For strip-tillage to become a sustainable management option in dairy forage production systems, several issues must be addressed and resolved. The distance between irrigation berms that are typically used to facilitate water movement across a field and the actual size of these berms should be determined and set out in advance to permit optimal seeding and harvesting of all crops in a forage rotation. When strip-tillage and no-tillage corn seeding was first introduced into San Joaquin Valley forage fields, farmers tended to avoid planting the berm areas because they did not think it would be successful. By not planting berm areas, however, a sizeable portion of the field remains unproductive. Strip-till and no-till corn farmers now use different strategies to address this problem. Planting or strip-tilling and then planting directly over the berms can be done if existing berms are relatively shallow or low. Another approach is to reconfigure fields with relatively narrow berms that permit GPS-enabled planting and the strip-till planting directly up to the base of the berm. The narrow berm is left unplanted, but planting is done on all but the top of the berms throughout a field.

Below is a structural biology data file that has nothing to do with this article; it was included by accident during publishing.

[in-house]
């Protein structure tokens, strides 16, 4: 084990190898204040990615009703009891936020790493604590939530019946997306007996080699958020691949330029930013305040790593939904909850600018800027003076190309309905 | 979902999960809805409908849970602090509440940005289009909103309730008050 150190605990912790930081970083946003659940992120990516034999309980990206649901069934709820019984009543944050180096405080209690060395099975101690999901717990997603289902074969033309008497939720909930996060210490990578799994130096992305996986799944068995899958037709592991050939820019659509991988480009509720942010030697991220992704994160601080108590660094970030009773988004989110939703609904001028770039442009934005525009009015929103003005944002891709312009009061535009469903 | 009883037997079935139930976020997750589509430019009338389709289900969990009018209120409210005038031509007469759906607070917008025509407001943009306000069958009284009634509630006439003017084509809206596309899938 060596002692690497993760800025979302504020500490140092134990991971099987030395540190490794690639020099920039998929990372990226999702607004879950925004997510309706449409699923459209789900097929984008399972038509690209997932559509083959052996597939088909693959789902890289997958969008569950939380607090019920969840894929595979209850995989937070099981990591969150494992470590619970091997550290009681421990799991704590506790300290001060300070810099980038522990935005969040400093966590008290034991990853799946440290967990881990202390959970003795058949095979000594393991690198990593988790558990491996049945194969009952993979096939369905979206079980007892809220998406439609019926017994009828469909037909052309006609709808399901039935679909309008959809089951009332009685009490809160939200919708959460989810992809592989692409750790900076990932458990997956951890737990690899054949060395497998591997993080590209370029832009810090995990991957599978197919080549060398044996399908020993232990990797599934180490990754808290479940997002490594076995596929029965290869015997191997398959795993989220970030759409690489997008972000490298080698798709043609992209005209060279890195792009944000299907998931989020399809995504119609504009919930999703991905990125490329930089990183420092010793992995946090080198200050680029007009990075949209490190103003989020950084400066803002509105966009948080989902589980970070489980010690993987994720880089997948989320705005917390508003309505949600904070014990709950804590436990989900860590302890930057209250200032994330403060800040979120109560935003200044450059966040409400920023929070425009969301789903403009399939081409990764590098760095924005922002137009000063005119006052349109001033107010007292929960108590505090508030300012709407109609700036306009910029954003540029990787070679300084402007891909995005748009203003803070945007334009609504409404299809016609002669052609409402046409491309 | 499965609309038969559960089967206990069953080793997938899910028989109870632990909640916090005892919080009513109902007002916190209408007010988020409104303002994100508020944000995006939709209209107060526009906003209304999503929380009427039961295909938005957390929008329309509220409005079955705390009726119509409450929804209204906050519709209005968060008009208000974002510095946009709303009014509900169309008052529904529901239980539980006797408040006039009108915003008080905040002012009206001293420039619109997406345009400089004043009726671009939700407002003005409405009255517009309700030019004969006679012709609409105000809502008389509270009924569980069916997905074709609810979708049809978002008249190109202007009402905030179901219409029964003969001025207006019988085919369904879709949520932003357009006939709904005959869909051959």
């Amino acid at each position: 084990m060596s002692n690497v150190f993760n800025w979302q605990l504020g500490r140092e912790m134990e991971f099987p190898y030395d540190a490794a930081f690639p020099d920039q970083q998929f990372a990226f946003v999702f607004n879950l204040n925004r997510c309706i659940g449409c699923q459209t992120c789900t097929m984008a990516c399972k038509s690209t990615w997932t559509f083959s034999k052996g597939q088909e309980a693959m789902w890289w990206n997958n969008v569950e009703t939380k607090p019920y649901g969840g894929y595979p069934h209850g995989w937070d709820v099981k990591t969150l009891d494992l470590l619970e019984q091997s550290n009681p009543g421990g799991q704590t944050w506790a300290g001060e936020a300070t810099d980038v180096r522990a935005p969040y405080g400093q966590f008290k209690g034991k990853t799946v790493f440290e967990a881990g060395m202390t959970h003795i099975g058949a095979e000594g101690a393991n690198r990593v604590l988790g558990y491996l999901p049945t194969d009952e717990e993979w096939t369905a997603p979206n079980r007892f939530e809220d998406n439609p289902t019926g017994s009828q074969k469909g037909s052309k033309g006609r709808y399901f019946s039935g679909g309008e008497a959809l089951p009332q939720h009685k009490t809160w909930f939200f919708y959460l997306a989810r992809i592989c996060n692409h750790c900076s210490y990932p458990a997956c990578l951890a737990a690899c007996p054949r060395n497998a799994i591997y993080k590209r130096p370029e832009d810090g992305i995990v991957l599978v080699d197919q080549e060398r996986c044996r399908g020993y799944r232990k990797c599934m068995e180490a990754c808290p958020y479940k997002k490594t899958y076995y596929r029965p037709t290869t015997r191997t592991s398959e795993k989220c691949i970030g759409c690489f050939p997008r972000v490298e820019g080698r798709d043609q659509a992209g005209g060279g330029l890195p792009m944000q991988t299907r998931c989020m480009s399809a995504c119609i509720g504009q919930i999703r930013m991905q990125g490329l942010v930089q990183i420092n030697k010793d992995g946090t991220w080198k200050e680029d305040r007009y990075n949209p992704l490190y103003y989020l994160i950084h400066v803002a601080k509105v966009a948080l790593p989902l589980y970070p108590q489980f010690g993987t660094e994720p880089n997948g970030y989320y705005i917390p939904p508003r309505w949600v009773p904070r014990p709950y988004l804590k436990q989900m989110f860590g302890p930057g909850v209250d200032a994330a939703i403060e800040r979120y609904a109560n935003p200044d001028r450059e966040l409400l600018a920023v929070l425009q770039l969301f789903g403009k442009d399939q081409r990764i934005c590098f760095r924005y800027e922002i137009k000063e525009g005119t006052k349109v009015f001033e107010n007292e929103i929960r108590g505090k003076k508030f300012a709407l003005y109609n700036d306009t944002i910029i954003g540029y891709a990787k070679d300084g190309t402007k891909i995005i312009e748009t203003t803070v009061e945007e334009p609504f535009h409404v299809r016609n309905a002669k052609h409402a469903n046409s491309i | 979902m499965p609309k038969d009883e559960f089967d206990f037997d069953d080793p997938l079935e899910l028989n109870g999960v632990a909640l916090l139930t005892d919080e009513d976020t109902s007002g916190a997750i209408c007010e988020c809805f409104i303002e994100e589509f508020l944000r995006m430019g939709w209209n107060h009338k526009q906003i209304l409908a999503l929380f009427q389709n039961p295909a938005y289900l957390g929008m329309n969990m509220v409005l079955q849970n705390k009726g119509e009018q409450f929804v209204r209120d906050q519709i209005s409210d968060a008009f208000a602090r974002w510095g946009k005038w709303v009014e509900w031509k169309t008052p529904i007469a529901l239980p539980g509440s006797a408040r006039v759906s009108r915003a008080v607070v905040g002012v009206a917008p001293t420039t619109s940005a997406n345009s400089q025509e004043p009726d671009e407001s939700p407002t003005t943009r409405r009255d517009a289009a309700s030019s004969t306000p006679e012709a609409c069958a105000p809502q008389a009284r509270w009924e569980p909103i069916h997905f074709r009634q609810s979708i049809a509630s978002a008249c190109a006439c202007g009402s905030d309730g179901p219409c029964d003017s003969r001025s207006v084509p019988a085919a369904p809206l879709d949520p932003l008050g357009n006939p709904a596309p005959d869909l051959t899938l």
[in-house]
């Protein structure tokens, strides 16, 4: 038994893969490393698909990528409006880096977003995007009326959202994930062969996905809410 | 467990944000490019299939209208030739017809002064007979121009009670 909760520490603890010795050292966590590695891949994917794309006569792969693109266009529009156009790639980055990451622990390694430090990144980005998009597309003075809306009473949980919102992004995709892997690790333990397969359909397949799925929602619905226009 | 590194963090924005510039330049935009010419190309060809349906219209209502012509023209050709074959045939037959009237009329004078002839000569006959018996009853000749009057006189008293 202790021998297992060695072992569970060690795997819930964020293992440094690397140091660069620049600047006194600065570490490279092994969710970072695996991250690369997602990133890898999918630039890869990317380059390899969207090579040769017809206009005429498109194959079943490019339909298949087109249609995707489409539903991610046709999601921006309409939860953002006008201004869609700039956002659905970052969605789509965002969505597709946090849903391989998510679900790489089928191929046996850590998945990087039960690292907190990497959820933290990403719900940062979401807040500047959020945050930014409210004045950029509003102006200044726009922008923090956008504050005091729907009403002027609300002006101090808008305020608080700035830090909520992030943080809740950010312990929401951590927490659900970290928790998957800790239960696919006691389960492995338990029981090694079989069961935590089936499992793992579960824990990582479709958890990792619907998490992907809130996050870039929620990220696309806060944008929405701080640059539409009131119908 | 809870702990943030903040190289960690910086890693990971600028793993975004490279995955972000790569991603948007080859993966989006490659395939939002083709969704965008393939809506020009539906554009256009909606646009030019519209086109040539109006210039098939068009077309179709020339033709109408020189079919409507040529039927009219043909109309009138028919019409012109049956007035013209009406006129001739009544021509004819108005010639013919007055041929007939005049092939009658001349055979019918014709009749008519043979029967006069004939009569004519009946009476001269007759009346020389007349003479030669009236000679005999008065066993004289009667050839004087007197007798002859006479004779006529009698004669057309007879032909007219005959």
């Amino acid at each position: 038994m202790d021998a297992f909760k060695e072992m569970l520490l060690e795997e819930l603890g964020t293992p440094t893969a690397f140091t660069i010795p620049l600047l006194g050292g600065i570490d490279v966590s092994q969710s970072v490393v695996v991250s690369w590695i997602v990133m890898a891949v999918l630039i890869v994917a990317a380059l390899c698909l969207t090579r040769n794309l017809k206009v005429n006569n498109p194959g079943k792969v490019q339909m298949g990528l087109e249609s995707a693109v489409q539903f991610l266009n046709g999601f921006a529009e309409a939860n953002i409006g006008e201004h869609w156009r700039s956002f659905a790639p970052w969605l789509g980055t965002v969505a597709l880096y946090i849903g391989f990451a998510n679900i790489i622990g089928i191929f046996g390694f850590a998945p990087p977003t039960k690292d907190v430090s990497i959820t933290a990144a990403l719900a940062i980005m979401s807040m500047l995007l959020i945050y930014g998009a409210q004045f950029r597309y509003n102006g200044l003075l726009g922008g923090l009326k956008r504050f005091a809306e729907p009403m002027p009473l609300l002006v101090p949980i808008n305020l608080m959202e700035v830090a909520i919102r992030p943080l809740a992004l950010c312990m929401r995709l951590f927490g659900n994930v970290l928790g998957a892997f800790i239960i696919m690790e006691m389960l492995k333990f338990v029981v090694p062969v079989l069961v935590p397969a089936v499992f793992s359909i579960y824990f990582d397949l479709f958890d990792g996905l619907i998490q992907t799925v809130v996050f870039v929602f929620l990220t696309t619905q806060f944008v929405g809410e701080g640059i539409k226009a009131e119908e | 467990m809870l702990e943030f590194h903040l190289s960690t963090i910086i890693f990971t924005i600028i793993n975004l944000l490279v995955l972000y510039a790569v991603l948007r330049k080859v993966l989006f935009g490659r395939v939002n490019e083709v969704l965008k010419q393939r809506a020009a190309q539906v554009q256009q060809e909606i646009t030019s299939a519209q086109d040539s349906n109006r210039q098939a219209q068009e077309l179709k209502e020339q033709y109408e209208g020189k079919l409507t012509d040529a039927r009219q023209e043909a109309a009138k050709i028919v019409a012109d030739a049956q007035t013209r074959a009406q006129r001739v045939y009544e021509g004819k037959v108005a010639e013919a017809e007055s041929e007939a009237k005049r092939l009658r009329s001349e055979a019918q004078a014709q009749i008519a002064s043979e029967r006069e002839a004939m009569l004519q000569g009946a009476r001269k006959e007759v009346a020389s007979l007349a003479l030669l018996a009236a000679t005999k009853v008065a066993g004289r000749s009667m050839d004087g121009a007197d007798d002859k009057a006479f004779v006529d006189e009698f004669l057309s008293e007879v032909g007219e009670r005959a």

Strategies that reduce or avoid the risk of soil compaction will be required for successful long-term conservation tillage dairy forage systems. By reducing the number of tractor traffic trips across a field, less compaction will occur. In addition, avoiding harvesting when the soil is wet, and subsoiling, or breaking up compacted subsoil layers by ripping, may reduce the risk of compaction.
Dairy Manure Application and Strip-Tillage